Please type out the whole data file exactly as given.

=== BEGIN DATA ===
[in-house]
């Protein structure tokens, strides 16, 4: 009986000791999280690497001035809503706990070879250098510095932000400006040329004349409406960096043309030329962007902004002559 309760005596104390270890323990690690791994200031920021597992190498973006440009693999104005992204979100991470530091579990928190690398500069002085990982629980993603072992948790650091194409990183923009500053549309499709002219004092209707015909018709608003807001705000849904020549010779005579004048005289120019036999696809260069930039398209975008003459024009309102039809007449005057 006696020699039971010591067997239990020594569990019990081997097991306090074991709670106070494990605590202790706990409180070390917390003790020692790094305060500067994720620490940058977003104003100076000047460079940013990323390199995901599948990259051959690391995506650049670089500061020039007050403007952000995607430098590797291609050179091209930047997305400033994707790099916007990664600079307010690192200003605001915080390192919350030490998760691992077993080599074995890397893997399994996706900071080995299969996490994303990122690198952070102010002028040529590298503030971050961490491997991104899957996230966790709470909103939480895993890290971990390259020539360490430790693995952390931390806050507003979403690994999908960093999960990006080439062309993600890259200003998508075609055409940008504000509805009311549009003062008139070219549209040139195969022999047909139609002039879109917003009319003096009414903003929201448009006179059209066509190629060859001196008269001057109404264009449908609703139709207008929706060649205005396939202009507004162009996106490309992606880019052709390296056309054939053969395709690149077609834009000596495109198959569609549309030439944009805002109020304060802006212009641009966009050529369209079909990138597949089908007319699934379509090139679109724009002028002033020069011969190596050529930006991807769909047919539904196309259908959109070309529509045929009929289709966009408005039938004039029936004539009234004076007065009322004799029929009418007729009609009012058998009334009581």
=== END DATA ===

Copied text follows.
[in-house]
């Protein structure tokens, strides 16, 4: 009986000791999280690497001035809503706990070879250098510095932000400006040329004349409406960096043309030329962007902004002559 309760005596104390270890323990690690791994200031920021597992190498973006440009693999104005992204979100991470530091579990928190690398500069002085990982629980993603072992948790650091194409990183923009500053549309499709002219004092209707015909018709608003807001705000849904020549010779005579004048005289120019036999696809260069930039398209975008003459024009309102039809007449005057 006696020699039971010591067997239990020594569990019990081997097991306090074991709670106070494990605590202790706990409180070390917390003790020692790094305060500067994720620490940058977003104003100076000047460079940013990323390199995901599948990259051959690391995506650049670089500061020039007050403007952000995607430098590797291609050179091209930047997305400033994707790099916007990664600079307010690192200003605001915080390192919350030490998760691992077993080599074995890397893997399994996706900071080995299969996490994303990122690198952070102010002028040529590298503030971050961490491997991104899957996230966790709470909103939480895993890290971990390259020539360490430790693995952390931390806050507003979403690994999908960093999960990006080439062309993600890259200003998508075609055409940008504000509805009311549009003062008139070219549209040139195969022999047909139609002039879109917003009319003096009414903003929201448009006179059209066509190629060859001196008269001057109404264009449908609703139709207008929706060649205005396939202009507004162009996106490309992606880019052709390296056309054939053969395709690149077609834009000596495109198959569609549309030439944009805002109020304060802006212009641009966009050529369209079909990138597949089908007319699934379509090139679109724009002028002033020069011969190596050529930006991807769909047919539904196309259908959109070309529509045929009929289709966009408005039938004039029936004539009234004076007065009322004799029929009418007729009609009012058998009334009581």